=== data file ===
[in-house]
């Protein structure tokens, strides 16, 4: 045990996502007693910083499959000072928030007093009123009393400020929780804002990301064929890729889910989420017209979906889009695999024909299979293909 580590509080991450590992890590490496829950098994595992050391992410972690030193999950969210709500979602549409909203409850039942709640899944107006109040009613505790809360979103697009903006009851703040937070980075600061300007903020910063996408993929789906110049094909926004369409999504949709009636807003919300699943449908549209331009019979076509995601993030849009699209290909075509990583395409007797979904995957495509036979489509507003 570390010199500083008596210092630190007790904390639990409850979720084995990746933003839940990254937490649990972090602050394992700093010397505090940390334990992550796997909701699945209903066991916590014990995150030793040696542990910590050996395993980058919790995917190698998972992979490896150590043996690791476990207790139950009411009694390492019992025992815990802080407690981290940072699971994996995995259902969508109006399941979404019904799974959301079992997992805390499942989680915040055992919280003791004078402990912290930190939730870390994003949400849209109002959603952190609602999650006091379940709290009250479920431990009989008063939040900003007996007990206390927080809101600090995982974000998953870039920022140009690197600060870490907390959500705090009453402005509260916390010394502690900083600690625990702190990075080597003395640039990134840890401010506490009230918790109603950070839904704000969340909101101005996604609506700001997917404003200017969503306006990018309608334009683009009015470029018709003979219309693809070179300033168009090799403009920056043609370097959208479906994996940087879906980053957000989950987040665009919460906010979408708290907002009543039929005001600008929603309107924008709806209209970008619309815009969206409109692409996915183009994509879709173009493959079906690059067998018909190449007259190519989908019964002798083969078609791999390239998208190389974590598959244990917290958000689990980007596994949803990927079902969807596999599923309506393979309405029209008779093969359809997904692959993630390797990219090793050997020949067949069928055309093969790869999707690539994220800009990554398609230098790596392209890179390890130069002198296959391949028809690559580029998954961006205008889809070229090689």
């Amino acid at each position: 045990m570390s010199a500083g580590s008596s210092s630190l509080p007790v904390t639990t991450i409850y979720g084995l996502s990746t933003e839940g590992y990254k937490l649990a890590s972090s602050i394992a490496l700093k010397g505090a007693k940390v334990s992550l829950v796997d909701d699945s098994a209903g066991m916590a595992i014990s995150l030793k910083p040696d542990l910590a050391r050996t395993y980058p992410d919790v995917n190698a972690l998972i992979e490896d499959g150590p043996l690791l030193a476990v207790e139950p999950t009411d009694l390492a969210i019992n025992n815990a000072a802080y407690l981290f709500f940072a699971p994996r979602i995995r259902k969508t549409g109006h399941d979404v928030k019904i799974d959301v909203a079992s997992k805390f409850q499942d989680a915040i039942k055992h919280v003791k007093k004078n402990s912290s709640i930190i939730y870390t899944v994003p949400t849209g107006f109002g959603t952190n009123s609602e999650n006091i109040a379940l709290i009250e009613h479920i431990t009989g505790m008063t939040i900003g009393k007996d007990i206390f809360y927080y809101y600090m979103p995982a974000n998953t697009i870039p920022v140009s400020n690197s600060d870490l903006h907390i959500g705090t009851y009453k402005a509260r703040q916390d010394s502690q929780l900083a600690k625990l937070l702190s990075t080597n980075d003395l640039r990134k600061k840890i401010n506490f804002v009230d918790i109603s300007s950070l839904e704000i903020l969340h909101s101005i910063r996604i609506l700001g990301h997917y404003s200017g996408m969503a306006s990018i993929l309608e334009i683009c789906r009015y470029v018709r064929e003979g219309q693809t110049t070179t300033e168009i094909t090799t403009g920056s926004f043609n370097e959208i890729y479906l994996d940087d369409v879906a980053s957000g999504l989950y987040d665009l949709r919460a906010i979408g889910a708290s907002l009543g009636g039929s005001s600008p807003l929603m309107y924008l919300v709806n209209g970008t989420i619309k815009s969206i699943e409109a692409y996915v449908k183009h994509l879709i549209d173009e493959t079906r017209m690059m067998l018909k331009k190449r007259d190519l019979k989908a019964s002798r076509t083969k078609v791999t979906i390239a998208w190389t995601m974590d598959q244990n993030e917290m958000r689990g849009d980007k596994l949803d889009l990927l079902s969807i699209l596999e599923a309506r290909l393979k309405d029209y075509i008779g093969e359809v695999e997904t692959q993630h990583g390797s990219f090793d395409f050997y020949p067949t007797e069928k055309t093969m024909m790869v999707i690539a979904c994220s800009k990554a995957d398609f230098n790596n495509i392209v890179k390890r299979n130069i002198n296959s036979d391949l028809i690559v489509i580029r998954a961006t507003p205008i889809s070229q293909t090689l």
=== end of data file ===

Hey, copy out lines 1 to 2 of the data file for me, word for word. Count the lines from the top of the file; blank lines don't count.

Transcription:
[in-house]
């Protein structure tokens, strides 16, 4: 045990996502007693910083499959000072928030007093009123009393400020929780804002990301064929890729889910989420017209979906889009695999024909299979293909 580590509080991450590992890590490496829950098994595992050391992410972690030193999950969210709500979602549409909203409850039942709640899944107006109040009613505790809360979103697009903006009851703040937070980075600061300007903020910063996408993929789906110049094909926004369409999504949709009636807003919300699943449908549209331009019979076509995601993030849009699209290909075509990583395409007797979904995957495509036979489509507003 570390010199500083008596210092630190007790904390639990409850979720084995990746933003839940990254937490649990972090602050394992700093010397505090940390334990992550796997909701699945209903066991916590014990995150030793040696542990910590050996395993980058919790995917190698998972992979490896150590043996690791476990207790139950009411009694390492019992025992815990802080407690981290940072699971994996995995259902969508109006399941979404019904799974959301079992997992805390499942989680915040055992919280003791004078402990912290930190939730870390994003949400849209109002959603952190609602999650006091379940709290009250479920431990009989008063939040900003007996007990206390927080809101600090995982974000998953870039920022140009690197600060870490907390959500705090009453402005509260916390010394502690900083600690625990702190990075080597003395640039990134840890401010506490009230918790109603950070839904704000969340909101101005996604609506700001997917404003200017969503306006990018309608334009683009009015470029018709003979219309693809070179300033168009090799403009920056043609370097959208479906994996940087879906980053957000989950987040665009919460906010979408708290907002009543039929005001600008929603309107924008709806209209970008619309815009969206409109692409996915183009994509879709173009493959079906690059067998018909190449007259190519989908019964002798083969078609791999390239998208190389974590598959244990917290958000689990980007596994949803990927079902969807596999599923309506393979309405029209008779093969359809997904692959993630390797990219090793050997020949067949069928055309093969790869999707690539994220800009990554398609230098790596392209890179390890130069002198296959391949028809690559580029998954961006205008889809070229090689």